14. Hi Alex - It looks to me like Hamodactylus noumaea. Common name is gorgonian shrimp, with the color always matching the host. There's another species, boschmai, but that has a regular pattern of white dots on the back and is a bit more transparent.
  15. :) And what a lovely worm it is. Family Eunicidae, genus Eunice. The color pattern - red with a white band across an anterior segment - is typical of many species in the genus.
  16. Everything? That sucks! How/why did it happen?
  17. Hi Jim -- Family Marginellidae, probably genus Volvarina. There are a lot of species in the this group that look a lot alike. Classification in molluscs is based on shell characters and there's still not as much known about what the live animals look like. Here's a similar species photographed by Art Anker - http://www.flickr.com/photos/artour_a/374980420/ How's the camera? Did you get a replacement?
  18. My guess is some species of stick crab like Chalaroachaeus curvipes - http://wetpixel.com/forums/index.php?showtopic=37345 http://wikitivity.jp/scuba-diving/modules/...%82%A6%E3%82%B9 The two legs with claws by the mouth are short & used for manipulation rather than walking. In Steve's pic the two legs are sort of dead center. Liquidguru's got an outstanding video on his http://divekbr.com/blog/?cat=4 which shows a related crab - the skinny sponge crab (Oncinopus or Achaeus depending on which reference you check) right after molting. It's using the two short arms to pick pieces of sponge away from the discarded carapace & transfer them to it's new carapace. This is typical behavior for decorator crabs & other crustaceans. Even the big hermits that carry anemones on their shells will move the anemones from an old shell to a new one.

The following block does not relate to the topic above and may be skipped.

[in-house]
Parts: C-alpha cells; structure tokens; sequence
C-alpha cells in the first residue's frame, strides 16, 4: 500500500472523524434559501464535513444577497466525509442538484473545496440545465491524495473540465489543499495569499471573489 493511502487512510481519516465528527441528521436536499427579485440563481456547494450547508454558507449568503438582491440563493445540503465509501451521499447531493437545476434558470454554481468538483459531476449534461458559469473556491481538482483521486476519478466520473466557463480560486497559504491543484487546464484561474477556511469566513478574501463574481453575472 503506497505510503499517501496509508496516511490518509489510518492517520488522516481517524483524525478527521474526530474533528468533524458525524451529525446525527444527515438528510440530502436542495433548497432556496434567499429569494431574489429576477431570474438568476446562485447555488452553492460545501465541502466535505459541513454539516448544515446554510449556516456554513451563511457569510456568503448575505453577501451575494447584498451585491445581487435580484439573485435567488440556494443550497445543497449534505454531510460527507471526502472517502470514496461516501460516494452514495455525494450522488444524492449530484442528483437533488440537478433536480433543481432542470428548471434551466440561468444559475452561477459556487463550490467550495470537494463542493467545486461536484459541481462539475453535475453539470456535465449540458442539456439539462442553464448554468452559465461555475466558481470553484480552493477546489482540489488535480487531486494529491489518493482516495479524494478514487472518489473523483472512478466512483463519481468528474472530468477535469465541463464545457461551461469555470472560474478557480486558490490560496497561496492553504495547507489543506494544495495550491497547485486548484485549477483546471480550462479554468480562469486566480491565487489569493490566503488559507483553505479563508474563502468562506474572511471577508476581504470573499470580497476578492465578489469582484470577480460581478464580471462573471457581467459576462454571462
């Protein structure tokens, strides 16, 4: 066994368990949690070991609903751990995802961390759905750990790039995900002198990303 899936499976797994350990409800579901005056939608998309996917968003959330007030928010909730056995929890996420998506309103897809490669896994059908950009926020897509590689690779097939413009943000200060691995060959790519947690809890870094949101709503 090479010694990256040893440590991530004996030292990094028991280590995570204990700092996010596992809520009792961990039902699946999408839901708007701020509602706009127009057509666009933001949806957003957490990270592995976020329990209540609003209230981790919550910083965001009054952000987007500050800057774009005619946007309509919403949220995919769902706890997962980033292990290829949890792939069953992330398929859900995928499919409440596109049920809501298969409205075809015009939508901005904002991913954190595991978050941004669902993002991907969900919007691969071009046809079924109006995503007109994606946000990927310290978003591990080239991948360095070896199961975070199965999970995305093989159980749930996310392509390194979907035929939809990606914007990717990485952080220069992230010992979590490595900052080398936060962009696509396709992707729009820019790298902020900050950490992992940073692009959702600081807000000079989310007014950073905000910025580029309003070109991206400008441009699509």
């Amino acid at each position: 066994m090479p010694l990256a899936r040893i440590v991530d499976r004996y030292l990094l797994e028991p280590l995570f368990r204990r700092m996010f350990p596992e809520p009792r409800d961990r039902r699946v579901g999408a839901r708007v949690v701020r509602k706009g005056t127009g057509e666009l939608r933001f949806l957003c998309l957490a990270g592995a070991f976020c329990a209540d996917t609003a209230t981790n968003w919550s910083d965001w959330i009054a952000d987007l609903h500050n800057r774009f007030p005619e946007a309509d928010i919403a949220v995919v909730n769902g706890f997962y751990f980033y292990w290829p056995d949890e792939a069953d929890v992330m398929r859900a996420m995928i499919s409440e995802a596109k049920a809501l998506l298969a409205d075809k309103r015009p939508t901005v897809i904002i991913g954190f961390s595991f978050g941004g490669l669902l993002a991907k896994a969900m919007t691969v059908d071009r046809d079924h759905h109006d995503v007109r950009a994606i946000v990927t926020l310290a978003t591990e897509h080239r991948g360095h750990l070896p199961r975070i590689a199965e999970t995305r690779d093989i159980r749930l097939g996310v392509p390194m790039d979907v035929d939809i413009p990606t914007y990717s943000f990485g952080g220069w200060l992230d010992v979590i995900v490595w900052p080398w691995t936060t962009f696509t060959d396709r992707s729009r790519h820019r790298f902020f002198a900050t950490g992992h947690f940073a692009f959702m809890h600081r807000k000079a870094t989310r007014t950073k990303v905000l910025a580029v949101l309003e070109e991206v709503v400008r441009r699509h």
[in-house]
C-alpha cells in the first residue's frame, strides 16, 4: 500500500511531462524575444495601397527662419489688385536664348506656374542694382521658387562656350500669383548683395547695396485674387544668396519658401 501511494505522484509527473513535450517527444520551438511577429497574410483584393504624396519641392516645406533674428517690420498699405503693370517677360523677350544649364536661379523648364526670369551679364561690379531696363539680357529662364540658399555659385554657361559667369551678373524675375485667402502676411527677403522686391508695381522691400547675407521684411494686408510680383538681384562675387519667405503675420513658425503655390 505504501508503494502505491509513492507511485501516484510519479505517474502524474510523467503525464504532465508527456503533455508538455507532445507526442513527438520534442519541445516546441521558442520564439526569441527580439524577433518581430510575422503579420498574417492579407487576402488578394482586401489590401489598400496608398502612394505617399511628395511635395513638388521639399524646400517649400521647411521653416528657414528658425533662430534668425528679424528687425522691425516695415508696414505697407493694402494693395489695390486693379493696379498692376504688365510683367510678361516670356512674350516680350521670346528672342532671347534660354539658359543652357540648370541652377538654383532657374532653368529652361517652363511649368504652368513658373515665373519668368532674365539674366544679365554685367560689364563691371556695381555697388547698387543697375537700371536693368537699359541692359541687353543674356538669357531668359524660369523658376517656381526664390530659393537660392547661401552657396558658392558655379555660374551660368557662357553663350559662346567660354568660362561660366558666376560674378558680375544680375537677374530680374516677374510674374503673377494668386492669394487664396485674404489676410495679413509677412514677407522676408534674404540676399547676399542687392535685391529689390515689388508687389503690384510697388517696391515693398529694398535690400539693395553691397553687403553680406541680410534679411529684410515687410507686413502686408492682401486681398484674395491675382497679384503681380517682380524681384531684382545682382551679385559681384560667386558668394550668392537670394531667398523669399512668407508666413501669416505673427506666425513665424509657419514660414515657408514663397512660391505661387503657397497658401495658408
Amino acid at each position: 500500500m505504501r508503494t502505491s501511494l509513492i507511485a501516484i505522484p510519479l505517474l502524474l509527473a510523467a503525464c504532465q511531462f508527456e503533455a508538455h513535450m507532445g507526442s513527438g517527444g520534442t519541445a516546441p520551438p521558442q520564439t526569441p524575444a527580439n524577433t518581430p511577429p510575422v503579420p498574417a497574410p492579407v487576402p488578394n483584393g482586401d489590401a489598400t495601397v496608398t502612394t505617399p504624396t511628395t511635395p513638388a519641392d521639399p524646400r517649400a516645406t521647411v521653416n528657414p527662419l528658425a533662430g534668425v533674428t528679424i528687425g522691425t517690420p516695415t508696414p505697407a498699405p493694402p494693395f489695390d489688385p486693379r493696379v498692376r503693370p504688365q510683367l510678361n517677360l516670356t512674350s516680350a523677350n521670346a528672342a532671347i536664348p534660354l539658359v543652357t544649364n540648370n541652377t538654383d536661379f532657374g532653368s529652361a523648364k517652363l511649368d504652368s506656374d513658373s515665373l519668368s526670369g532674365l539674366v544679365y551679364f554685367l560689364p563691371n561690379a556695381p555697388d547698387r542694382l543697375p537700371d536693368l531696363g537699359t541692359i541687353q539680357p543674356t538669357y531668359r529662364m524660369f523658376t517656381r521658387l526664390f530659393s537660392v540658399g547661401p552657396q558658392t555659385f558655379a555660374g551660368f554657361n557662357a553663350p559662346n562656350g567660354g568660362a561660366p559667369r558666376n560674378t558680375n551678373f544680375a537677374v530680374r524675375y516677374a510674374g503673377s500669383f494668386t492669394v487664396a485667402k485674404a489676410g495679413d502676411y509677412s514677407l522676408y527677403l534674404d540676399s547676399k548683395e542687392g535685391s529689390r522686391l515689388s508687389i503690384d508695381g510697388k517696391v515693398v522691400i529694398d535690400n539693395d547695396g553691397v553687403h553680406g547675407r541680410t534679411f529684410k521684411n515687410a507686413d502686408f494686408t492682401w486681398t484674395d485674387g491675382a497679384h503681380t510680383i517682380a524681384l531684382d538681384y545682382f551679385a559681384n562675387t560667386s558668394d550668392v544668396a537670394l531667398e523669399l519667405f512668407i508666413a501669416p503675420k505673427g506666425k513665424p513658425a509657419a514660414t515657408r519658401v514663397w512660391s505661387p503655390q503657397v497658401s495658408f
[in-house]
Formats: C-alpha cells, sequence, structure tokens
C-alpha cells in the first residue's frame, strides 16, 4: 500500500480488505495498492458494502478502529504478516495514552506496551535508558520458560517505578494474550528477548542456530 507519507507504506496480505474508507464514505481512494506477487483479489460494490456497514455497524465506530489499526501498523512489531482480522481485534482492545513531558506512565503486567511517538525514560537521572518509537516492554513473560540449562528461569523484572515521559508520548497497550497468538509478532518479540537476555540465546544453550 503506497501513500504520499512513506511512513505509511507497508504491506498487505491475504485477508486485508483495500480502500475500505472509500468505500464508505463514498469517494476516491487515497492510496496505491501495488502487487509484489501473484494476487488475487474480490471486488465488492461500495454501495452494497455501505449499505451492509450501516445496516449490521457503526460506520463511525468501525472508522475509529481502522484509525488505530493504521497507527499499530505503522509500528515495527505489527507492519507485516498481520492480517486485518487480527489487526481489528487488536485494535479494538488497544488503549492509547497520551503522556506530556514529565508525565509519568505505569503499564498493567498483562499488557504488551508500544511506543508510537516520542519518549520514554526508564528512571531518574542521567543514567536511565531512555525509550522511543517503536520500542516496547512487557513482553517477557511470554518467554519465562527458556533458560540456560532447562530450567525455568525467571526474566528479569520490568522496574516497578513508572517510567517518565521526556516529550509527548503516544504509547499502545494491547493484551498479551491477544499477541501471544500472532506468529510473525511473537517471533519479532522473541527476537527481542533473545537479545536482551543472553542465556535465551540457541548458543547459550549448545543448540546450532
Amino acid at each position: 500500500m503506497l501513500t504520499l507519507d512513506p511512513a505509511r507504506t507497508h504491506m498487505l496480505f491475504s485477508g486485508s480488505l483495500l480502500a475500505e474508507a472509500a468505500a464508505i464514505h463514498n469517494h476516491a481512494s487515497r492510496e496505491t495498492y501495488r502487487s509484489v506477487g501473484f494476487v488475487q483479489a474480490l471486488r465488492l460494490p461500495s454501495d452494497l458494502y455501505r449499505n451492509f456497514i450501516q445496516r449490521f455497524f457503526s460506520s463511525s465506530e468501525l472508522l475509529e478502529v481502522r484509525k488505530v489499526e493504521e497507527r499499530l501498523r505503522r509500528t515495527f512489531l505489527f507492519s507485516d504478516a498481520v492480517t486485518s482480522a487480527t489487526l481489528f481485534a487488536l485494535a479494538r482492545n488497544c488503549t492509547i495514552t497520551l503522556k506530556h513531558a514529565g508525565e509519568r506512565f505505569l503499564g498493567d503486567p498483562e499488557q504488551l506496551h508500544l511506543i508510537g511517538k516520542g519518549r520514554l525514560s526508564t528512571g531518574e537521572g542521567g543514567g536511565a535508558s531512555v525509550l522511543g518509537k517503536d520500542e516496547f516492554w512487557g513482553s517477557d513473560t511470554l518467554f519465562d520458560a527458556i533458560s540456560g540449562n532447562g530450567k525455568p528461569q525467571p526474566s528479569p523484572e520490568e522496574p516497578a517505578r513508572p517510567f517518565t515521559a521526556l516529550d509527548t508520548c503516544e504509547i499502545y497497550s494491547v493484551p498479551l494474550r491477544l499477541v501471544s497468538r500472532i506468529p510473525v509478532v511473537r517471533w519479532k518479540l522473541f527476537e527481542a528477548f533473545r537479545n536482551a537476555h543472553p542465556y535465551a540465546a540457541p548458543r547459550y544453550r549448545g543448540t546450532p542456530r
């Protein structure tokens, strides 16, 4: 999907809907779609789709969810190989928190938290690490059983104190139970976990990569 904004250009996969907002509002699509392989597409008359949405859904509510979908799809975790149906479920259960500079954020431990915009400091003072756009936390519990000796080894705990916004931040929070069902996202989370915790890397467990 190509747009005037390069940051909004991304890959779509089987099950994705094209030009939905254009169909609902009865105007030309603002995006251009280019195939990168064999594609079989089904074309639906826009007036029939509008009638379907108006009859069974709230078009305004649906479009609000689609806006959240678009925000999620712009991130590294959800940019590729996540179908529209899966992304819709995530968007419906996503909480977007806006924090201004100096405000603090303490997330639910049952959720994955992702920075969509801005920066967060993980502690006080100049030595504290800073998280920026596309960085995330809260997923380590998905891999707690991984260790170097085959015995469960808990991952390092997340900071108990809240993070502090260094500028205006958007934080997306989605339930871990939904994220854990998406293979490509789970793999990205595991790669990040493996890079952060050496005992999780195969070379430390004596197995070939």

19. Thanks Jon. It's always great when you show up to put names on things.
  20. You lucky stiff. I haven't been out of the museum in nearly two long boring years....... Glad to have you back! )
  21. Some of the pics I see that are labelled Baseodiscus quinquelineatus have 5 black dorsal lines on a white body. Sometimes the 2 outermost are close to the lateral edge but they're not ventral. What are they?
  22. Great video for fish & invert lovers. The spotted pom-pom crabs & the octopus are particularly nice--- Merged with topic : Adam
  23. Here's the current list of species in Ancylomenes. Some of the most common species have been switched including the Caribbean pedersoni. The ones in bold are the species that are most often photographed A. adularans - A. aesopius - A. amirantei - A. anthophilus - A. aqabai - A. grandidens - A. holthuisi - A. kobayashii - A. kuboi - A. longicarpus - A. lucasi - A. luteomaculatus - A. magnificus - A. okunoi - A. pedersoni - A. sarasvati - A. speciosus - A. tenuirostris - A. tosaensis - A. venustus The other large group that's been split off from Periclimenes has been renamed twice, first Kemponia & then Cuapetes -- Cuapetes nilandensis - Cuapetes agag - Cuapetes akiensis - Cuapetes americanus - Cuapetes amymone - Cuapetes anacanthus - Cuapetes andamanensis - Cuapetes calmani - Cuapetes darwiniensis - Cuapetes demani - Cuapetes edwardsi - Cuapetes elegans - Cuapetes ensifrons - Cuapetes grandis - Cuapetes johnsoni - Cuapetes kororensis - Cuapetes lacertae - Cuapetes longirostris - Cuapetes paulsoni - Cuapetes platycheles - Cuapetes rapanui - Cuapetes seychellensis - Cuapetes suvadivensis - Cuapetes tenuipes - Cuapetes ungujaensis